Job Insecurity


  • Stephen Sweet

Document type: Encyclopedia Entry

Appears in: Work and Family Encyclopedia

Year: 2006


  • Alternative Work Arrangements
  • Flexible Work Arrangements/Flexibility
  • Stress
  • Work Design/Redesign


  • Sociology


Job insecurity is a condition wherein employees lack the assurance that their jobs will remain stable from day to day, week to week, or year to year. Depending on the discipline and political leanings of authors, job insecurity can be referenced in a variety of ways. For instance, “boundaryless careers,” “flexibility,” “new employer-employee contracts,” and “organizational restructuring” can sometimes be used as euphemisms for the dismantling of workplace protections for secure employment (Pollert, 1988; Sweet, Moen, & Meiksins, Forthcoming). But these terms can also be used to highlight positive aspects of job and organizational redesigns, some of which workers find liberating (Heckscher, 1988; Piore & Sabel, 1984). Some types of “non-standard” employment contracts, including temporary work and contingent work, add complexity to the analysis of job insecurity because workers in these jobs have explicit understandings that their jobs are unlikely to last long, but also lump these workers with other workers who are inter-organizationally mobile and secure in their careers (Kalleberg, 2000). As a result, some of these workers may be secure in the knowledge that their current employment situations are unlikely to remain stable.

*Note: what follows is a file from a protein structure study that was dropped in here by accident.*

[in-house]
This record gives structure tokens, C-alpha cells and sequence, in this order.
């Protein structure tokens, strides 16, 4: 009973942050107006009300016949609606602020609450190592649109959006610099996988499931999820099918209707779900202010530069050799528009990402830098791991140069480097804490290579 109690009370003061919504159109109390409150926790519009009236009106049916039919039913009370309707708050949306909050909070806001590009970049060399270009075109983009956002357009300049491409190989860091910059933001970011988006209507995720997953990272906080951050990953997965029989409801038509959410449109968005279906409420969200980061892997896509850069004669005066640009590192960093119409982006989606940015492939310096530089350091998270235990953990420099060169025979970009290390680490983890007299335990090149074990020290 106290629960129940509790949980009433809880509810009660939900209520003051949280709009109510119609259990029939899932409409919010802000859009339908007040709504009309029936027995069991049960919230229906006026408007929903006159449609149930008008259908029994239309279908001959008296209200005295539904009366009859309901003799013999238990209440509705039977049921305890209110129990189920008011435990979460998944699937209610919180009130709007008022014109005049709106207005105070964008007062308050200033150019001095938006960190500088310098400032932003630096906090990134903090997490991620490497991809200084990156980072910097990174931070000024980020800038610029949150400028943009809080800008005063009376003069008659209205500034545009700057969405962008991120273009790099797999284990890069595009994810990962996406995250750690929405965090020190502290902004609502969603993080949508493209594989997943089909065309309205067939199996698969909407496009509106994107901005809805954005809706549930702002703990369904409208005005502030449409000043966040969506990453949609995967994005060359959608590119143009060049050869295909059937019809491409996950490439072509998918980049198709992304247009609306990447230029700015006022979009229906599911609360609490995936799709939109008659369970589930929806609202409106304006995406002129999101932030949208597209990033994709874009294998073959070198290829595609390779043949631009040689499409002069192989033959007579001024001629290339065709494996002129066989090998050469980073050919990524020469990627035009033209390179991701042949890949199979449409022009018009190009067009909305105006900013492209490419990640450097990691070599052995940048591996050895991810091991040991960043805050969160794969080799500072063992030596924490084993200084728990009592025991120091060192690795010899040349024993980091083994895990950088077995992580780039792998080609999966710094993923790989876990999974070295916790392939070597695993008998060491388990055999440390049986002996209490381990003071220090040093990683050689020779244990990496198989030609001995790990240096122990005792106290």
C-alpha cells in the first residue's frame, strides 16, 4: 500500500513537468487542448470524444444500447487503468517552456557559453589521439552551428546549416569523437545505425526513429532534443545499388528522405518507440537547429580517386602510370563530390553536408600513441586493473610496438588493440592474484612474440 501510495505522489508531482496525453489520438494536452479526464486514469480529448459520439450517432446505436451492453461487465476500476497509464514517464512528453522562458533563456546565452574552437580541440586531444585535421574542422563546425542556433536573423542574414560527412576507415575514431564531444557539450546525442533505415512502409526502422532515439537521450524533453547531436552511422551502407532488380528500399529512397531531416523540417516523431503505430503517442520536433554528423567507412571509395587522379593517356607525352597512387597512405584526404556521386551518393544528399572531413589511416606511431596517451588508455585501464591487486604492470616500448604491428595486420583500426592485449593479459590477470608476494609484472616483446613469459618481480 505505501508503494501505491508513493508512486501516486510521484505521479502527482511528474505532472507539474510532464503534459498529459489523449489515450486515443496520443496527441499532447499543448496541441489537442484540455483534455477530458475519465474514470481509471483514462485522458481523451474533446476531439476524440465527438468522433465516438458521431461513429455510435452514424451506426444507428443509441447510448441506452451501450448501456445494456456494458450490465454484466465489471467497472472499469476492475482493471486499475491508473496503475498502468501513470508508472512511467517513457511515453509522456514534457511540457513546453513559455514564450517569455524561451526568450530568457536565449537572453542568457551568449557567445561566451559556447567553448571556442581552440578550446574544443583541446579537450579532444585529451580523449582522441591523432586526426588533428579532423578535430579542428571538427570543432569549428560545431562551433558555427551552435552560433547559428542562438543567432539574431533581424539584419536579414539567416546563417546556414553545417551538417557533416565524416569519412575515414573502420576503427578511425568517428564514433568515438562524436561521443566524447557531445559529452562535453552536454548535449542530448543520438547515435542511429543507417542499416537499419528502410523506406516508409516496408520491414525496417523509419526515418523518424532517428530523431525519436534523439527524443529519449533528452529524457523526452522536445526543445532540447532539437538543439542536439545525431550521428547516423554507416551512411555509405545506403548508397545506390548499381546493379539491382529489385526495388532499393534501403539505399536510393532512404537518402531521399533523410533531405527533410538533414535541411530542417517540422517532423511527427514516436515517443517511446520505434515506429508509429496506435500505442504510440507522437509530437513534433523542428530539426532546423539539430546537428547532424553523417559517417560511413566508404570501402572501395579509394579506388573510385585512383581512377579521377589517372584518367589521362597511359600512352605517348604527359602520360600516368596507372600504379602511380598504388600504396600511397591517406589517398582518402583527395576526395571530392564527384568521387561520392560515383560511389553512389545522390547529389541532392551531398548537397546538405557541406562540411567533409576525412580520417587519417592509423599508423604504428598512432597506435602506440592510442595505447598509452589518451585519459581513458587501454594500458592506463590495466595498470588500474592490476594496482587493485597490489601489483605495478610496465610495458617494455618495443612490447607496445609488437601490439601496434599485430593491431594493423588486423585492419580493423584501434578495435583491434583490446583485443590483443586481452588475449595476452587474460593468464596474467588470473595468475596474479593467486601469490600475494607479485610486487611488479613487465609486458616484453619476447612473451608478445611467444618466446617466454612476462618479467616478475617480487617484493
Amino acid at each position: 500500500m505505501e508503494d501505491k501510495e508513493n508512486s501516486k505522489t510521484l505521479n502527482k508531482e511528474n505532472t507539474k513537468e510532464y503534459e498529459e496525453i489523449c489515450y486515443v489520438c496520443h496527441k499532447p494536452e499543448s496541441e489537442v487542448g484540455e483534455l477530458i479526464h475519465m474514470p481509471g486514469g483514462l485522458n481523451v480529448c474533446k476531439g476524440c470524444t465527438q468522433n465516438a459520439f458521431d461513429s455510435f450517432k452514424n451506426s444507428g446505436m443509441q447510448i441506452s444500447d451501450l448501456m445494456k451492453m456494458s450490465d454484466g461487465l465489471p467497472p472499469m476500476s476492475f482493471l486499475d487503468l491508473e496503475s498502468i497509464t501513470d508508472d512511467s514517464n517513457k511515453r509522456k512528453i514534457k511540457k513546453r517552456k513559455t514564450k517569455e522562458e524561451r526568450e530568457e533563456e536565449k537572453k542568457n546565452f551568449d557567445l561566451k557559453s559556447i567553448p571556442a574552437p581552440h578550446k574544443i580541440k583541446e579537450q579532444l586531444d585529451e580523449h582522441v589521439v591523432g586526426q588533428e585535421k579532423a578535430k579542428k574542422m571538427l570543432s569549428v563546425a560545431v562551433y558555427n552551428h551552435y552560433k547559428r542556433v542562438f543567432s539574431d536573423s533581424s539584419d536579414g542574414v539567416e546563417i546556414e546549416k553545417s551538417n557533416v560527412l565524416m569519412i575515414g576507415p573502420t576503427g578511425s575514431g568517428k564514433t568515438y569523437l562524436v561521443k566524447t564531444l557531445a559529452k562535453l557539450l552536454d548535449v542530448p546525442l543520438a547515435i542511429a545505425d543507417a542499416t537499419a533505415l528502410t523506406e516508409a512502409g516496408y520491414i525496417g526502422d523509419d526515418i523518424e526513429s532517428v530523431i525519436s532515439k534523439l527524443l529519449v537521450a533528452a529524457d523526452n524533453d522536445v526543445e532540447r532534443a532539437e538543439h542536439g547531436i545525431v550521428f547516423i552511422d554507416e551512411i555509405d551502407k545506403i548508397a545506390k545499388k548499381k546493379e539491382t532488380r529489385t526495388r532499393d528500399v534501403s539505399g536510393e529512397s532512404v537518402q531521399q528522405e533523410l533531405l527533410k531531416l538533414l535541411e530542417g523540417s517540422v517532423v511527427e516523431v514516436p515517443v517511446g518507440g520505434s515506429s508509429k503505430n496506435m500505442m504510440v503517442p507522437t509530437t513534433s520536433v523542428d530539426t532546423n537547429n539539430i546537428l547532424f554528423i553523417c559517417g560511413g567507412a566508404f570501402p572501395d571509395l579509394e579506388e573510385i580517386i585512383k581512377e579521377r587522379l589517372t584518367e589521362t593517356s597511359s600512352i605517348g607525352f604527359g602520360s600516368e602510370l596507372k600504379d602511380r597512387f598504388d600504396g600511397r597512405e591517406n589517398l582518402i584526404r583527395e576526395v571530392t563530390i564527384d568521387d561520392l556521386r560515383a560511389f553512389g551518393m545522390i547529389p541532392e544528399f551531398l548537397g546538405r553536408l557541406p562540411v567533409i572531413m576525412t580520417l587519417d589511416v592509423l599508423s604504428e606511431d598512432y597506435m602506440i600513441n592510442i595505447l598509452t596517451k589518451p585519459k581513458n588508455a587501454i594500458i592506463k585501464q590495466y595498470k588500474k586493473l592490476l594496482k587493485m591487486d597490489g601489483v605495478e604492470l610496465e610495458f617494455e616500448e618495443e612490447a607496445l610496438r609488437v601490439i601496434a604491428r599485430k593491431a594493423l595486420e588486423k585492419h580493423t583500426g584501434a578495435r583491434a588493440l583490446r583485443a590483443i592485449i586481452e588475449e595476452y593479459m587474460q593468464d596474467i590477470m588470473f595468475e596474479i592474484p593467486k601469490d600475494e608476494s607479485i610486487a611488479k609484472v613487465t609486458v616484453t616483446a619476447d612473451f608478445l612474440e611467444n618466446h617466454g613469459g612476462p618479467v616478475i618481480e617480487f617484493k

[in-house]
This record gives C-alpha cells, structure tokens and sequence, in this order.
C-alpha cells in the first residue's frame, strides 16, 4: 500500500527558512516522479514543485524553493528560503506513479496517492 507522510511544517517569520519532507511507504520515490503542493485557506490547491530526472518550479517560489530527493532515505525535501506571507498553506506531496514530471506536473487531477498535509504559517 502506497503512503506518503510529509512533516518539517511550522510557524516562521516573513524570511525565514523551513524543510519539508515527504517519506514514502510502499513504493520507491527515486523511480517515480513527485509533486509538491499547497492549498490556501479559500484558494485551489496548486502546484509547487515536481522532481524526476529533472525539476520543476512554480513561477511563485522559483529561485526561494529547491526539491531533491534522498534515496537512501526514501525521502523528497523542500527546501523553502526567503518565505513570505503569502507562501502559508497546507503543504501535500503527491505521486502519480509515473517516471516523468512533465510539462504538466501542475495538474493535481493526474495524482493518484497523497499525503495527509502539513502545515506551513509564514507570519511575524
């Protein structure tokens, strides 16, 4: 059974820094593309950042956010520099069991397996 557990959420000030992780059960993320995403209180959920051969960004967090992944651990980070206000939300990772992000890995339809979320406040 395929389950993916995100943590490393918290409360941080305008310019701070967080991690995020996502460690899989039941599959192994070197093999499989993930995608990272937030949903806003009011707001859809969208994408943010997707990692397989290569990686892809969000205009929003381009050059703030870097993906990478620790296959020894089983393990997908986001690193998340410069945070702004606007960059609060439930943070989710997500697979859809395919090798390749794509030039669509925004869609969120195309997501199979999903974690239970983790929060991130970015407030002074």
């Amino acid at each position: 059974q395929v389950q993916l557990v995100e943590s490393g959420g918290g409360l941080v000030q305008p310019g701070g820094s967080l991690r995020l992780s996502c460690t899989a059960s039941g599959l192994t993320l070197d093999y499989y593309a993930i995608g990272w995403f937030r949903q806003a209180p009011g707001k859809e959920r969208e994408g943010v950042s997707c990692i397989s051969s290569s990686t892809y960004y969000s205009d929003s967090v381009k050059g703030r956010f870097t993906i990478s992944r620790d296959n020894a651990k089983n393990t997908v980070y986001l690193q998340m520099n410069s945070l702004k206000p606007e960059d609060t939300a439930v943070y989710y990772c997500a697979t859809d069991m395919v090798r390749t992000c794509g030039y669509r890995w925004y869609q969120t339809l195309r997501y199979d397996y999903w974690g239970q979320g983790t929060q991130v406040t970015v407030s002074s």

Link:Job_Insecurity encyclopedia